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I've got a relatively new (~ 3 months old) road bike and whilst I'm riding I can hear a clicking noise coming from the bike. It seems to be when I apply pressure to the left crank. The bike is a Specialized Allez 2016, shown here.

Rotating the pedals on the cranks by hand, there doesn't appear to be any grinding from dust/grit ingress. Applying pressure to the pedals whilst the bike is stationary, there doesn't appear to any noises. There's no play in the crank arms when 'rocked' side to side. Rotating the cranks by hand whilst the bike is stationary, I can't hear the noise. I've removed by stem wiped and reinstalled along with the headset bolt, making sure not to over tighten the headset bolt. Bottle cages and frame pump bracket are secure on the bike, too.

I'm running out of ideas other than it being a bearing issue with the bottom bracket or the bearings in the pedals, but after such a short period of time, I find it hard to believe that they could have gone already - I've only done coming up to 600 miles on the bike.

I'm not sure how I can ascertain whether or not the noise if coming from the BB or pedals if I can't hear it when the pedals and/or cranks are rotated whilst stationary.

Anyone any ideas what I might have missed or more importantly how to troubleshoot further?

  • What kind of click is it? Lots of things click, including low spoke tension. The problem with bicycles is that they're made from hollow tubes which carry noises. – Batman Aug 15 '16 at 15:34
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    A bike that is 3 months old, I'd take it back to the shop and have them look after it. They may even do it for free! – Carel Aug 15 '16 at 19:24
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    My first suspicion is always the crank arms. Had this on my bike at the start of a group ride several years back, and the ride mechanic tightened the pedals, crank arms, and BB cups (even though I had already tightened them). He got some actual additional twist on all of them. The click went away and never returned. – Daniel R Hicks Aug 15 '16 at 20:58
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    @Daniel Lots of people decry "shop gorillas", but getting things tight does have benefits! – andy256 Aug 15 '16 at 22:56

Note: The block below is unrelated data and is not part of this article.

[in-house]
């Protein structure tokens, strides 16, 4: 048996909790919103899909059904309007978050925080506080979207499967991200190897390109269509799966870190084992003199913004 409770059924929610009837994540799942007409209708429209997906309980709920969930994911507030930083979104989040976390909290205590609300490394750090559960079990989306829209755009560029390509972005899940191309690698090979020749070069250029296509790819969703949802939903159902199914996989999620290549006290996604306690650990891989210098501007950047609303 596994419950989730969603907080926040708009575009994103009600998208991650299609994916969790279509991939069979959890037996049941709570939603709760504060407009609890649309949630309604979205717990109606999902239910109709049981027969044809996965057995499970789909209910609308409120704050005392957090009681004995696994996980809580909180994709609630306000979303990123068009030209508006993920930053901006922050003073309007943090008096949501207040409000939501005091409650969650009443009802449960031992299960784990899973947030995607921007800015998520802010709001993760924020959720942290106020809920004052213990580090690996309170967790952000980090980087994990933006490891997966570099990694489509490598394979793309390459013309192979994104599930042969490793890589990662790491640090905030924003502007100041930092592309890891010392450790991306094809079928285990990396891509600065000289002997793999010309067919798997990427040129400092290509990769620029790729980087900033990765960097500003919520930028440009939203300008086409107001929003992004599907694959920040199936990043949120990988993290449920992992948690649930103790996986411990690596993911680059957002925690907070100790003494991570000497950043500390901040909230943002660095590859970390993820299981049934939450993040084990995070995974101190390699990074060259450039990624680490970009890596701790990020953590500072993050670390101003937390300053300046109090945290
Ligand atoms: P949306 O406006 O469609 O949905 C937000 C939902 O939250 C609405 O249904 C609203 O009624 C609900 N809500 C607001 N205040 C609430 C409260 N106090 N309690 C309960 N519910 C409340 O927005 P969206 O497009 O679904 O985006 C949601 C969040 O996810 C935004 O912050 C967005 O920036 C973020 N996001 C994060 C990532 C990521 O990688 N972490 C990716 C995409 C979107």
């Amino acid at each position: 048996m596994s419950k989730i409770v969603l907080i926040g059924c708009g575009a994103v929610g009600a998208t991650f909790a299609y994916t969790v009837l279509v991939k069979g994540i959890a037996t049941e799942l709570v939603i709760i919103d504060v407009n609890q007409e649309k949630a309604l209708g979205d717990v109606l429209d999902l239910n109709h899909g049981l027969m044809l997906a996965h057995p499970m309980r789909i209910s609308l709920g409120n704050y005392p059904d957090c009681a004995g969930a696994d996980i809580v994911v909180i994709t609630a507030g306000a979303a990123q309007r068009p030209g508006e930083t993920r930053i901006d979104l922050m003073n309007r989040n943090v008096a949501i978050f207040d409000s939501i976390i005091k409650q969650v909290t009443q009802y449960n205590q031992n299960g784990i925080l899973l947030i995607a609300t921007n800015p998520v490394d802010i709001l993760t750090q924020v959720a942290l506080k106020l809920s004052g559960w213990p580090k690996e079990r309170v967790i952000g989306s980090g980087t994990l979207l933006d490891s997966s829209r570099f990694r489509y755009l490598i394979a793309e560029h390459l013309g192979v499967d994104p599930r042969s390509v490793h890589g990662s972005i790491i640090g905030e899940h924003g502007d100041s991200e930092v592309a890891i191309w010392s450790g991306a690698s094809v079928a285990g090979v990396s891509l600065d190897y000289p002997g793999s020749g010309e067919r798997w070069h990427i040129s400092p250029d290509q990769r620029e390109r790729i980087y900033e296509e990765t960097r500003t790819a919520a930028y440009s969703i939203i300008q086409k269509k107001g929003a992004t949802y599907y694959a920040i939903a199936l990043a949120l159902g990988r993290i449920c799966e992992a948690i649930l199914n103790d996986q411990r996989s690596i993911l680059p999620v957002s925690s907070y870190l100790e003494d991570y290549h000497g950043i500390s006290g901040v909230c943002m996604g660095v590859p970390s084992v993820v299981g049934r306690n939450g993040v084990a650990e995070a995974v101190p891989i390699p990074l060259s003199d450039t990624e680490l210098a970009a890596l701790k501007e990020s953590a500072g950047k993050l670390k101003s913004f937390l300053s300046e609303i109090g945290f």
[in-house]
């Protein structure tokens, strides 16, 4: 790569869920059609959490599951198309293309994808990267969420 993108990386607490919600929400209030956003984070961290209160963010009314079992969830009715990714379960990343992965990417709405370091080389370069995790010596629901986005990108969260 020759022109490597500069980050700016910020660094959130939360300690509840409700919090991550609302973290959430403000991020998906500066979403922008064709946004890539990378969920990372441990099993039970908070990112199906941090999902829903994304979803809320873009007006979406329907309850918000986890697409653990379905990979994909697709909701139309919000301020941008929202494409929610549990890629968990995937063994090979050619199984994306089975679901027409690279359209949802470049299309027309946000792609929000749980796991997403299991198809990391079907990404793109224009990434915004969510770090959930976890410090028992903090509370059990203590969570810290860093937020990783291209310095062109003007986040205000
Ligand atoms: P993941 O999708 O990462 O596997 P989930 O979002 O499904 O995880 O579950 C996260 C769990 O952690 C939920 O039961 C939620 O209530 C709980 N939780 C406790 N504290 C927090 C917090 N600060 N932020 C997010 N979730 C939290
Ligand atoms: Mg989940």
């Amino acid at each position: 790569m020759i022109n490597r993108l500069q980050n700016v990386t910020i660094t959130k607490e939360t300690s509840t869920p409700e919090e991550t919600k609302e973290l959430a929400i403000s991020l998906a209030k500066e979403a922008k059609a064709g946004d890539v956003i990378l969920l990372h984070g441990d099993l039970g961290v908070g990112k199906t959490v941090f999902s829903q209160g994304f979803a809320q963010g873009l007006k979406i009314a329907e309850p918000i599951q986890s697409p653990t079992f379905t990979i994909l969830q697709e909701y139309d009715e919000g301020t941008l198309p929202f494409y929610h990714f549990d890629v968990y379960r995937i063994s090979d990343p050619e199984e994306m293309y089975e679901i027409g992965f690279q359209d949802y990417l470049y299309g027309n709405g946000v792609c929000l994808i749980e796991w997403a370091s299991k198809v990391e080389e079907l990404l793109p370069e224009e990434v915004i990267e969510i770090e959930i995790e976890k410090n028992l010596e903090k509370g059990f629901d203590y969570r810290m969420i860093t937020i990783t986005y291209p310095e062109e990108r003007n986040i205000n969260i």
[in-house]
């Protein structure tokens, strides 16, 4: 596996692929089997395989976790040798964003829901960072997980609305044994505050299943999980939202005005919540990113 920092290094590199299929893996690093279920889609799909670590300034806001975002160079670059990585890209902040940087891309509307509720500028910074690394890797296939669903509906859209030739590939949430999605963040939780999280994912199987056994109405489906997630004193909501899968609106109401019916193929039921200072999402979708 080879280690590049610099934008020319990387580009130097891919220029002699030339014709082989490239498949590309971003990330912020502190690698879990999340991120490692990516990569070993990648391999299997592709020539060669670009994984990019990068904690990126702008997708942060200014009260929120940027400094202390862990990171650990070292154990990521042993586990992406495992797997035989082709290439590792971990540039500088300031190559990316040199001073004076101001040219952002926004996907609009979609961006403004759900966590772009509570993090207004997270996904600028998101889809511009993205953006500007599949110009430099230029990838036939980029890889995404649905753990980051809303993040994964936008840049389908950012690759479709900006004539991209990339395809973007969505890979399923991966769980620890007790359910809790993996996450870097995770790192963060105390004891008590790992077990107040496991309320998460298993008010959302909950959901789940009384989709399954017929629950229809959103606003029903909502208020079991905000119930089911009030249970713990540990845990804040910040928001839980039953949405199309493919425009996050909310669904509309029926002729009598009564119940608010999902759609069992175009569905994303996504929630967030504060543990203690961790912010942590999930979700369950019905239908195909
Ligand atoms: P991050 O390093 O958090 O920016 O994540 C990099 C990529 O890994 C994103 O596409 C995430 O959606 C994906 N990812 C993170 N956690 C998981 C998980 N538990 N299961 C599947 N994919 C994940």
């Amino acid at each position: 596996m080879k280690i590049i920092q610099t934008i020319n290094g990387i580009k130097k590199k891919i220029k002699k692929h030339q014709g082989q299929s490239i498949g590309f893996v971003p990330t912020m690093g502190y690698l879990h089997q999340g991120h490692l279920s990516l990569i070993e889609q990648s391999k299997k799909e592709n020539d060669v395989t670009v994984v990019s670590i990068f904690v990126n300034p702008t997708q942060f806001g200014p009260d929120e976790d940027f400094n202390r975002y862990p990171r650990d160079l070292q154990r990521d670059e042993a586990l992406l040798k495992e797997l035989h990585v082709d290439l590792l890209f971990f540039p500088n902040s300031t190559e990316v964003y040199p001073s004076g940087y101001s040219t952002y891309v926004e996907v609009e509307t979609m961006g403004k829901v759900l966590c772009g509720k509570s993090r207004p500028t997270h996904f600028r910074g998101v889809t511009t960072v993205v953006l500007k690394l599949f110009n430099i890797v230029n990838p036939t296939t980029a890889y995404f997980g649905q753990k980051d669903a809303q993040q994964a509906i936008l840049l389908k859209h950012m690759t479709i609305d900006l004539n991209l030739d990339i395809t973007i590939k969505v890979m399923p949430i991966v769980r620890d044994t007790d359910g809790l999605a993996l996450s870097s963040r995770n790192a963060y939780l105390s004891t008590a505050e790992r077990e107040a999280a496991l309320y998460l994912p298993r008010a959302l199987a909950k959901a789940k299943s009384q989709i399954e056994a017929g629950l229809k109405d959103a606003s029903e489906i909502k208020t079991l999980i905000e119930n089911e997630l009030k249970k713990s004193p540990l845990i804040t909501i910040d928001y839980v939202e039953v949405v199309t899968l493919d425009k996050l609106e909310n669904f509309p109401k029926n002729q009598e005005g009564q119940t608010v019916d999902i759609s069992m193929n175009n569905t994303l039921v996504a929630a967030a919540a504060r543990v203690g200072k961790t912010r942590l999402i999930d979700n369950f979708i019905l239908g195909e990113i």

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    @andy256 - Yeah, a good bike mechanic has a calibrated arm, and he doesn't need a torque wrench to get things right, in most cases. – Daniel R Hicks Aug 15 '16 at 23:00
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First of all, welcome to the "mysterious click" society!

The obvious first thing you want to check if this is pedal or not. Find a certain way to reproduce the click and reproduce it by pressing on the pedal, its furthest end, only. Then try to reproduce by pressing only crank by your foot using similar force (be careful, cranks are slippery!) and watch what happens. If click does not happen, then there's a good chance all you need is to tighten your pedal a bit.

If the click is still happening, check the screws on your stem and handlebar, saddle, also check if quick release levers are tight enough. These can click if too loose too. If you have a threaded stem, tighten the center screw - it does click if loose.

It is usually very hard to understand from where exactly the click comes. Try to apply the pressure without grabbing handlebars, try all kinds of tricks to understand what is clicking.

Carefully check out all the frame and cranks for cracks. Those can happen on new bikes too. Check your chain - may be there is a loose link?

If the click still happens, then it is a bit more mysterious than the usual causes. I have had a bike which was so mysterious so that even LBS disassembled it all and re-assembled for free - the click was gone that way. Reason still unknown.

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So, after trying all of the suggestions kindly provided in the other answers I wasn't able to track down the problem. I took it back to the shop and they kept hold of it for a few days to diagnose the issue further.

They said the they're not 100% sure whether the issue was that the spokes needed tightening or whether the bottom bracket needed re-greasing, but after they did both of those the click has disappeared.

My money is on the bottom bracket as I was able to recreate the noise when I applied pressure to the left crank. If it was the spokes then sure the noise would be apparent whilst freewheeling and/or when applying pressure to either of the cranks.

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